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Being talked at rather than talked with

(82 Posts)
Nantofran Sat 27-Jul-19 13:20:58

Very occasional poster here! Having had two telephone calls this morning from close family members, I suddenly realised that neither were particularly interested in anything I was trying to contribute to the conversations. Both were just talking but not listening, as both just carried on when I tried to join in.
Any ideas on how best to deal with situations like this?

lemongrove Sat 27-Jul-19 13:27:01

This rather depends on whether the close family members do this all the time, or it was a one off?
Did they really need you to listen and maybe advise?
If it was your adult children, (and they never ask about you)
Just go ahead and tell them about your day.

Nantofran Sat 27-Jul-19 13:33:41

Both do it most of the time, now I think about it. Conversations with them are just general, no advice needed. I'm the type of person who has never really "put my oar" in, so I tend to just make the usual noises and let them speak. Don't know why, it really annoyed me today, but I'd like a strategy!

KatyK Sat 27-Jul-19 13:34:06

There are similar posts on the 'moaning negativity' thread re people talking 'at' us.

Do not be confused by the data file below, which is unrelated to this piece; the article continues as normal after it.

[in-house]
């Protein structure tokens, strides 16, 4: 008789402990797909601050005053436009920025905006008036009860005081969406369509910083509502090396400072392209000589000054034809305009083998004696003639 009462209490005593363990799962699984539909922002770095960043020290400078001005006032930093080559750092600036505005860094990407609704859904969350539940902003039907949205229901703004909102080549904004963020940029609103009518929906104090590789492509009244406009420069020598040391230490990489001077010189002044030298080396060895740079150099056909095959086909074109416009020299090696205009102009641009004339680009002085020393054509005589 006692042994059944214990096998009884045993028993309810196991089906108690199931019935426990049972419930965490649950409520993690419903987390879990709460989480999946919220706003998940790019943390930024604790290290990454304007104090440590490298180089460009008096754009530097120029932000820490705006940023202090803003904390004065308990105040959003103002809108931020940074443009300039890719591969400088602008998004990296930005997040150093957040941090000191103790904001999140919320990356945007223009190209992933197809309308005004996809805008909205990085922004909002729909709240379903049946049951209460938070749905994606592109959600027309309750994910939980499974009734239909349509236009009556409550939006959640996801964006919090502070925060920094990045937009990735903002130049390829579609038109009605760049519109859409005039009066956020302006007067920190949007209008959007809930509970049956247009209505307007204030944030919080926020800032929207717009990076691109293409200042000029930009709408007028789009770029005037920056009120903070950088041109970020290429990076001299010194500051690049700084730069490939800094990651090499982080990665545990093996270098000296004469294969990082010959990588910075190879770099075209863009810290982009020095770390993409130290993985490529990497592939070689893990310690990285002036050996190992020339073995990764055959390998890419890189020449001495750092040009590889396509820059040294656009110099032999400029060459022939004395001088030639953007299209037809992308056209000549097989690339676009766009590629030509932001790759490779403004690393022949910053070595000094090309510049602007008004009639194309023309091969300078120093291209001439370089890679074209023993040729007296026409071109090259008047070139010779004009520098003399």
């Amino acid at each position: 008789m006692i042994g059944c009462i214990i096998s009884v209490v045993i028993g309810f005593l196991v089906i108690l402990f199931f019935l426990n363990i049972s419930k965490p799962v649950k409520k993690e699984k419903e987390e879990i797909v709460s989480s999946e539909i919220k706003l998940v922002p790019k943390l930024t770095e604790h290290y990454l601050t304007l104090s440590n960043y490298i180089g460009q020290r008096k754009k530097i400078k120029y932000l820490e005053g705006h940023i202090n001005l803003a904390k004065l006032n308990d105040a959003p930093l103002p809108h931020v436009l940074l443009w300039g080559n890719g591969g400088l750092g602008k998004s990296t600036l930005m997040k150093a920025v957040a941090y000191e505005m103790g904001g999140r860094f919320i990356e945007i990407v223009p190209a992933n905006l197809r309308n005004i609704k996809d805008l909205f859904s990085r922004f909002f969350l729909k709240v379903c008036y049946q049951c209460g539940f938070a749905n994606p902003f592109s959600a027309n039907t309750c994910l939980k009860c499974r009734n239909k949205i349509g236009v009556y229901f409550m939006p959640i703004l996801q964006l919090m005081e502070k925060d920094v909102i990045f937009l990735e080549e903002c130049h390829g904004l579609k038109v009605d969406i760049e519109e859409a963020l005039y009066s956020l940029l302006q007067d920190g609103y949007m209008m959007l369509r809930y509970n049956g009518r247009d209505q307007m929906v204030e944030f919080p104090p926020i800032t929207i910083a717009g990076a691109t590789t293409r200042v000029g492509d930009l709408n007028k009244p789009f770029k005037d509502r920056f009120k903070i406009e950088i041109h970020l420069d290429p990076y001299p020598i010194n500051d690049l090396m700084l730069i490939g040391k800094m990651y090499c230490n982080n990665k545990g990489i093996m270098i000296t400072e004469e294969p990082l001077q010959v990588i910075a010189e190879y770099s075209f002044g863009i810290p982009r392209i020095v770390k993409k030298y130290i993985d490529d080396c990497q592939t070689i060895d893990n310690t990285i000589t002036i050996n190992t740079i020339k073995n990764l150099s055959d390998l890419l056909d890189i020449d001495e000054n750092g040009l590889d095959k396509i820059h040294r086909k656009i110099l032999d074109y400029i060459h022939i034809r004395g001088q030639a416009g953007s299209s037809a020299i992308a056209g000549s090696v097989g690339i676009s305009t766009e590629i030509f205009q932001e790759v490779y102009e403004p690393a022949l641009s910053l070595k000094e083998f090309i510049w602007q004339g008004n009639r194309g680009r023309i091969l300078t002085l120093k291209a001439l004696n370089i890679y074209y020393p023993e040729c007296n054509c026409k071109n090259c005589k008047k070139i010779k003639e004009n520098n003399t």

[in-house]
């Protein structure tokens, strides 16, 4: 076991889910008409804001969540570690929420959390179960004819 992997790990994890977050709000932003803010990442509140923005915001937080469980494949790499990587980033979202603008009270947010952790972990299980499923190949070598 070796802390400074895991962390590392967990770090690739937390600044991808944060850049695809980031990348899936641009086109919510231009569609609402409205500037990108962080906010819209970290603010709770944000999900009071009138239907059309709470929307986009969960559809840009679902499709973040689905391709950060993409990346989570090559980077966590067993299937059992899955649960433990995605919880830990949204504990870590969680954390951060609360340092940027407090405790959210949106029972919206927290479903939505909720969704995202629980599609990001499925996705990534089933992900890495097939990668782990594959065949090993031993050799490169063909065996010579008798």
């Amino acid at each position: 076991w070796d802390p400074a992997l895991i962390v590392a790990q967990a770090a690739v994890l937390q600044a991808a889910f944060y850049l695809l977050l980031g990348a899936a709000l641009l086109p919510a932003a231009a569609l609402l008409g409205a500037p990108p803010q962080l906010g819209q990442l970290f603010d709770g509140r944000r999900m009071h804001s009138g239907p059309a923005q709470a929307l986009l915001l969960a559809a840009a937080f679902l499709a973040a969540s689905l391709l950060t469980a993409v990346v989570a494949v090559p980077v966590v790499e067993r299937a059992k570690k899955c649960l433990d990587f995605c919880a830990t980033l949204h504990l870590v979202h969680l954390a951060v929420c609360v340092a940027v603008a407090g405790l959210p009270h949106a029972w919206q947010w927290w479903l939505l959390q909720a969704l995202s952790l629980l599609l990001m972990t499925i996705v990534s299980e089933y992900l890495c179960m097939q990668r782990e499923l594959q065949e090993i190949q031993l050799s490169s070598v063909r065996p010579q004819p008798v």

Septimia Sat 27-Jul-19 13:34:53

I have friend who does this. You start a conversation and then she takes over, talking about all her experiences (and she's always done whatever it is you're talking about and is an expert). She's on her own a lot, so probably appreciates the chance to talk. I usually just switch off mentally, try to nod/grunt/agree in the right places and wait for a chance to leave!

Septimia Sat 27-Jul-19 13:36:05

"That's nice dear. My turn now!" ?

Nantofran Sat 27-Jul-19 13:40:34

These are not moaning negativity conversations, KatyK, just one sided conversations where I would feel bad mannered if I interrupted just to hear my own voice.

Pantglas1 Sat 27-Jul-19 15:50:17

I have a friend who does something similar in that she tells me all about trivial stuff that people she used to work with are doing/buying/going and I don’t know them!

Wouldn’t mind if it was riveting gossip but it’s simply boring and one story seems to link to another and then it leads to tales about their aunts, cousins, neighbours, Uncle Tom cobley and all!

Gaunt47 Sat 27-Jul-19 15:58:36

Know exactly what you mean Pantglas1. These people barely stop to take a breath. Over the last 20 years I have cut 6 of these people from my life, so bogged down and depressed did I feel. Still feel guilty about it though!

annep1 Sat 27-Jul-19 16:18:16

I know exactly what you mean. I know ladies like that and they talk quickly (so that you can't get a word in!) When they leave my head is spinning and I think phew! I have tried butting in loudly but it's too much effort and more exhausting than listening. Only way to deal with it is to be in their company as little as possible. You could when you get a chance to speak say something like "Oh I rarely see X nowadays. I find its a one way conversation. Shes never interested in what I have to say. That works for a while. .

Hetty58 Sat 27-Jul-19 16:47:59

Are they elderly family members I wonder?

My mother got very bad as she aged. She 'broadcast to the nation' rather than talked. She'd start with 'As you haven't phoned me' (well I didn't have two hours to spare, funny that) then she'd 'catch up' as she called it.